Have you gotten any estimates for the full repair job?
 

Twowaxhack

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I find that places with super strict plumbing codes are where you see most of the handyman crap work. Some of the worst plumbing I’ve ever seen was in Chicago snd New York.

With the strict codes and many regulations comes high prices......with high prices you’ve made a better market for the handyman.
 

TomFOhio

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Alrighty here's what I have now.. this is my first time dealing with anything more than a faucet so... I'm learning. It was 2am and I had to get this done and stop the leak so that bendable straw pvc had to stay for now.. I tried a couple 45 elbows but I just could not get it to line up... Not perfect but alot better than it was, I think...Maybe I'll try again next week because I'd rather have a clean smooth setup. Anyway thanks again for everyone's help and input!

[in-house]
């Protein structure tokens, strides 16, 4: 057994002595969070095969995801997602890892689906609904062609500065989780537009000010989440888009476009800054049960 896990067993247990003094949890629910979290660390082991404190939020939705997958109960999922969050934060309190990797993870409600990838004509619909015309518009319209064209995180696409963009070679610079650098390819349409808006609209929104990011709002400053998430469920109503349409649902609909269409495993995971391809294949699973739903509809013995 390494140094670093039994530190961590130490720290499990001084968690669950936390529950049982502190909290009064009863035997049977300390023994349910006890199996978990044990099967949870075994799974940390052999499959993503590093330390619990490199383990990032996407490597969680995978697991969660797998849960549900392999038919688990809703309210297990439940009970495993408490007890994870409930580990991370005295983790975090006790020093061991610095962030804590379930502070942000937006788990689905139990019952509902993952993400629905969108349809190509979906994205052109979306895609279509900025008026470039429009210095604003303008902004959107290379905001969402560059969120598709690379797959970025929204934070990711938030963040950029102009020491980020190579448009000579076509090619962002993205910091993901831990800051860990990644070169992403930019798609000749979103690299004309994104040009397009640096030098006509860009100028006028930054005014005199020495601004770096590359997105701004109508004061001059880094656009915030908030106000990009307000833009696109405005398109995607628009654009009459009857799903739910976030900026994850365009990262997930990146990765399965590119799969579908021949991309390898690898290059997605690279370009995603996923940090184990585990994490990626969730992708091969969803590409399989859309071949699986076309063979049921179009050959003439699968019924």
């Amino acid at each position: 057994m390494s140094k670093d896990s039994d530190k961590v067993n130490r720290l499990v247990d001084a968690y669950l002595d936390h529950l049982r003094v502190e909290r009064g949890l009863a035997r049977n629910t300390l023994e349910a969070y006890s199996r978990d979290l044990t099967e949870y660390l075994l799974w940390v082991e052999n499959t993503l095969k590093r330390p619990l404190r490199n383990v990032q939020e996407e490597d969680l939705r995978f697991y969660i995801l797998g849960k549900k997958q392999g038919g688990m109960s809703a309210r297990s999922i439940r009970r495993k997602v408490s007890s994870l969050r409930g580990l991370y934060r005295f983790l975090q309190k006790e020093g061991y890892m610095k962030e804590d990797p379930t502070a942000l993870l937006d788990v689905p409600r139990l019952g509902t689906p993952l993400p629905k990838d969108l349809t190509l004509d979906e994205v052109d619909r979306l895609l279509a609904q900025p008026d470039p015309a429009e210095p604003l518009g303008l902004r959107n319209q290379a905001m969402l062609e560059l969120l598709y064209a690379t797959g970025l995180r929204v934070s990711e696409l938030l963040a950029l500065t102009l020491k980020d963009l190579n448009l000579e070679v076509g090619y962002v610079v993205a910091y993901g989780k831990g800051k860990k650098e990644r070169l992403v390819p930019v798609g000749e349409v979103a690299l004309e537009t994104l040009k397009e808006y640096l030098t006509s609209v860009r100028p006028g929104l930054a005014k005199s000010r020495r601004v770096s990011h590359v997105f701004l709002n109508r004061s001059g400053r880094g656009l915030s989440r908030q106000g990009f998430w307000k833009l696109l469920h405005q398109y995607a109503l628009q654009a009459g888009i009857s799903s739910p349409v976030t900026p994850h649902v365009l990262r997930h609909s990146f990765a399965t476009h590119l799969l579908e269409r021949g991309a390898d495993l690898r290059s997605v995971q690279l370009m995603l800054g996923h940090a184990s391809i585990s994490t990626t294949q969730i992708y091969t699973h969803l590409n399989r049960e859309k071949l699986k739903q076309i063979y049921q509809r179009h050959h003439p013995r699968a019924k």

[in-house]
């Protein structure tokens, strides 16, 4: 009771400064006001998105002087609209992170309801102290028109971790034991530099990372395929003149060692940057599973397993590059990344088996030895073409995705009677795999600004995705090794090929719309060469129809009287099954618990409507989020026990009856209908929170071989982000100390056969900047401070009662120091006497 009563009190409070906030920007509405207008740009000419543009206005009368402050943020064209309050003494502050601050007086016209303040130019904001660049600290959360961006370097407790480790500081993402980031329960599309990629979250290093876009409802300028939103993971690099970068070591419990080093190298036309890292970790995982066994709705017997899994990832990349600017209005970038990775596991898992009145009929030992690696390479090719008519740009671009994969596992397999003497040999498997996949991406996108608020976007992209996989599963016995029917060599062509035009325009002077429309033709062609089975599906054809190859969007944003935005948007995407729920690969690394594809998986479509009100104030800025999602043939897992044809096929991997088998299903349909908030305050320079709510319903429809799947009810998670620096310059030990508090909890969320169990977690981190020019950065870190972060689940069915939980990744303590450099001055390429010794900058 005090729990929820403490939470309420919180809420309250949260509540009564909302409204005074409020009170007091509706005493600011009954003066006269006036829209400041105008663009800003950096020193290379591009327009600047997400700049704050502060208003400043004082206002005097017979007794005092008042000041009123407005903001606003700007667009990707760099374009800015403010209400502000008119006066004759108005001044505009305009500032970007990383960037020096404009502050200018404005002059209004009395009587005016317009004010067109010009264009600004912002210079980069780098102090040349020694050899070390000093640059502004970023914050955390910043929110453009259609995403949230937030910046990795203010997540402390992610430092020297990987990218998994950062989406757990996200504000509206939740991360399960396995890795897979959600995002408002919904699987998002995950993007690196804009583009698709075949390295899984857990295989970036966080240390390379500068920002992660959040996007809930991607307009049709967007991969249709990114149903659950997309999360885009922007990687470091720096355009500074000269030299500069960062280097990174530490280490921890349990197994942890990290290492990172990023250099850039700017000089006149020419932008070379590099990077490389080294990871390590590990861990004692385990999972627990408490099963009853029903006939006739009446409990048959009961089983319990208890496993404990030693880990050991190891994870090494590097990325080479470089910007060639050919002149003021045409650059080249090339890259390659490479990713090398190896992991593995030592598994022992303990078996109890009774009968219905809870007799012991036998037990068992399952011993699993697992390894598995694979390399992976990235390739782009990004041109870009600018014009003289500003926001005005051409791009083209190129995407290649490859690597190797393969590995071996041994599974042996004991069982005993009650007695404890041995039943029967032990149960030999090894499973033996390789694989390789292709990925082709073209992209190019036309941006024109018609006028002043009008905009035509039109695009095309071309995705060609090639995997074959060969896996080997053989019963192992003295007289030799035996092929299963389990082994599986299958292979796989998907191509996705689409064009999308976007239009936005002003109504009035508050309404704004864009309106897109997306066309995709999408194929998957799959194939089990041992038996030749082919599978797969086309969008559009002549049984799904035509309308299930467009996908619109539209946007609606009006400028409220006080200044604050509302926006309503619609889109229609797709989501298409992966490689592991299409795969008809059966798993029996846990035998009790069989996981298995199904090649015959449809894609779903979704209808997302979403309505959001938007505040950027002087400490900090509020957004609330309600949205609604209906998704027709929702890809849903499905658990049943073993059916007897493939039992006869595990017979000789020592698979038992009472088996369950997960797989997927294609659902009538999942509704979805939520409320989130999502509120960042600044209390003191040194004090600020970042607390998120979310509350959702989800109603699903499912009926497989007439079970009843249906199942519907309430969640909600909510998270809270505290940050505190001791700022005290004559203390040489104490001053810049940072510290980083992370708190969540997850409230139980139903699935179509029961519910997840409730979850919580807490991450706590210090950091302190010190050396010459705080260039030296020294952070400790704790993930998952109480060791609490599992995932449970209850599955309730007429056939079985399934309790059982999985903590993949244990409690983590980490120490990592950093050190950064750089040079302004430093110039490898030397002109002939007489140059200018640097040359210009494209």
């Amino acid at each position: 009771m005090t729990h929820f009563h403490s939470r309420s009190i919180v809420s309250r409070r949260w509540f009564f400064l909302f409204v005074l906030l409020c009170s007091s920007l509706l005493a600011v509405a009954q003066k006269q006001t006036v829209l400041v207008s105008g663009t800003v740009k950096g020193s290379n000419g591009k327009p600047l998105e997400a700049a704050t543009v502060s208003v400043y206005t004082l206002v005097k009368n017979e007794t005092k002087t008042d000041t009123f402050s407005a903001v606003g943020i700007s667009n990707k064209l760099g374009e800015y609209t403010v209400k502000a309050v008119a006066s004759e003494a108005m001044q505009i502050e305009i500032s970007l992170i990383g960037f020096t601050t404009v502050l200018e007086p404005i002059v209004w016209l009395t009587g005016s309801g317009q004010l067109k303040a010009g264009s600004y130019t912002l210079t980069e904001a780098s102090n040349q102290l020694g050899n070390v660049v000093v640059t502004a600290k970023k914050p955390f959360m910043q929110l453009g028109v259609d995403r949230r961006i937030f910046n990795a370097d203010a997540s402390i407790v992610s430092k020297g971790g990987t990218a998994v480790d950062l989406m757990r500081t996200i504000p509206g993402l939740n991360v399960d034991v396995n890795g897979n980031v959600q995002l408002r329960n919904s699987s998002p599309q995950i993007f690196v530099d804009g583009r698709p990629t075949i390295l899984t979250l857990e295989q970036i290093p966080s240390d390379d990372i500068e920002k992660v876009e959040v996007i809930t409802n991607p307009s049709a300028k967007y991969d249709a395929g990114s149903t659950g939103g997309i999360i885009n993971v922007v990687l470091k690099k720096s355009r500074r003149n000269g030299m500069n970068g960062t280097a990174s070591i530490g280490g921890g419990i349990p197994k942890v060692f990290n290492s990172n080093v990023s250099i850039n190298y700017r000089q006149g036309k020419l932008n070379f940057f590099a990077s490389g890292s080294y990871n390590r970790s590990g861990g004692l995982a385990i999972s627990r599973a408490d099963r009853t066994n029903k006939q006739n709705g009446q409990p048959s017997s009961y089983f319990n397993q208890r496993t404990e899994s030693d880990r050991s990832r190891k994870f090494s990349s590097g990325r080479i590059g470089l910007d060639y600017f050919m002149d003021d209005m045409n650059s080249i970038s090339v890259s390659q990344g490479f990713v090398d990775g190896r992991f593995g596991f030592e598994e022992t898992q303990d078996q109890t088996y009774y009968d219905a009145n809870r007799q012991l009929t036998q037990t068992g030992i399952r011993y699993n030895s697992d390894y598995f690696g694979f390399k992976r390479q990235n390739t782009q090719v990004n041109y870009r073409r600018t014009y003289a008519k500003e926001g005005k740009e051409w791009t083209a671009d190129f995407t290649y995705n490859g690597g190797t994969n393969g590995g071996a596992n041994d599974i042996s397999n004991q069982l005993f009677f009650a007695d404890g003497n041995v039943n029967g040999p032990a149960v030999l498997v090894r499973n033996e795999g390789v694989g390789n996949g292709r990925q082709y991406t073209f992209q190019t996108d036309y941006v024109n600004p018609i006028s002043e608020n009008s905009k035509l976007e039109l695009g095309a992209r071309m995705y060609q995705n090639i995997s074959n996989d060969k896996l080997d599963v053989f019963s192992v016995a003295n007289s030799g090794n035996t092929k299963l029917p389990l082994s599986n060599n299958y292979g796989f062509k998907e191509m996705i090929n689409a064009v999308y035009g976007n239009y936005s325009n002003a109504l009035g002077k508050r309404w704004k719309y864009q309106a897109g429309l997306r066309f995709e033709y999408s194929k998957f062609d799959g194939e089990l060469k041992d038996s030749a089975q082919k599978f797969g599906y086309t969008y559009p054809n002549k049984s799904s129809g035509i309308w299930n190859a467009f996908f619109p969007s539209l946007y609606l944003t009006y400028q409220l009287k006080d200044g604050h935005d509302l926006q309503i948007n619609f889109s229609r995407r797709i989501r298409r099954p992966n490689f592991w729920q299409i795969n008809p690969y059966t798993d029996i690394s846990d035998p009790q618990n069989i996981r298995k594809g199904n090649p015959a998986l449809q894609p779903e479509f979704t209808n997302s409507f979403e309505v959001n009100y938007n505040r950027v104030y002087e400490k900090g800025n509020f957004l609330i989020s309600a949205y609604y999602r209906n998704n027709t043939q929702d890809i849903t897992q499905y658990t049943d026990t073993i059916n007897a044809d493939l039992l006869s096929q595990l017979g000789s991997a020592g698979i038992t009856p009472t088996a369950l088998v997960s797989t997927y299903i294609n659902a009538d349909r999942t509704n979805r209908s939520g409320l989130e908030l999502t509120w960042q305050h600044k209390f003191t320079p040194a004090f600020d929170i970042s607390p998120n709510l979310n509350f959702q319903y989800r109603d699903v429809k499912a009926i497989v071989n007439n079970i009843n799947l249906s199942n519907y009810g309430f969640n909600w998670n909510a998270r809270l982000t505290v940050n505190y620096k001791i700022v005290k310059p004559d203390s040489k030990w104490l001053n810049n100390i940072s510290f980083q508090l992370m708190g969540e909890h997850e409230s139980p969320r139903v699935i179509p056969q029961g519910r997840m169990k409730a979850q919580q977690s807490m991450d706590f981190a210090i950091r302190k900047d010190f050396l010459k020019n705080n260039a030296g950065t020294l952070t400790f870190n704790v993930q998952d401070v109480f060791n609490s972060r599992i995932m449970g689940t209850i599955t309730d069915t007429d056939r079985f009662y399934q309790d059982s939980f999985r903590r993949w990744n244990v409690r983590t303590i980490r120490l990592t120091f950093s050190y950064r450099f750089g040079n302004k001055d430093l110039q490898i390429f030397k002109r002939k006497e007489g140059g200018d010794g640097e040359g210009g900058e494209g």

View attachment 31046
Johnny, I got to give you credit for trying but if you fill up that bath tub and let it out to drain the water is going to go straight through that tee
that you put in. I don't know how to draw on the computer but hopefully one of these guys on here that do know how will show you the correct
way to pipe that tub and I think the lav with that flexible line.
 

JohnnyStorm

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Got caught up with an emergency leak on the roof... It's been a wild ride! @TomFOhio forgive my lack of understanding but I through the water was suppose to go through the Tee. Also what do you mean by "Lav with that flexible line"? Again my plumbing knowledge is equivalent to a toddler so I'm just trying to grasp as much knowledge as I can. Thanks!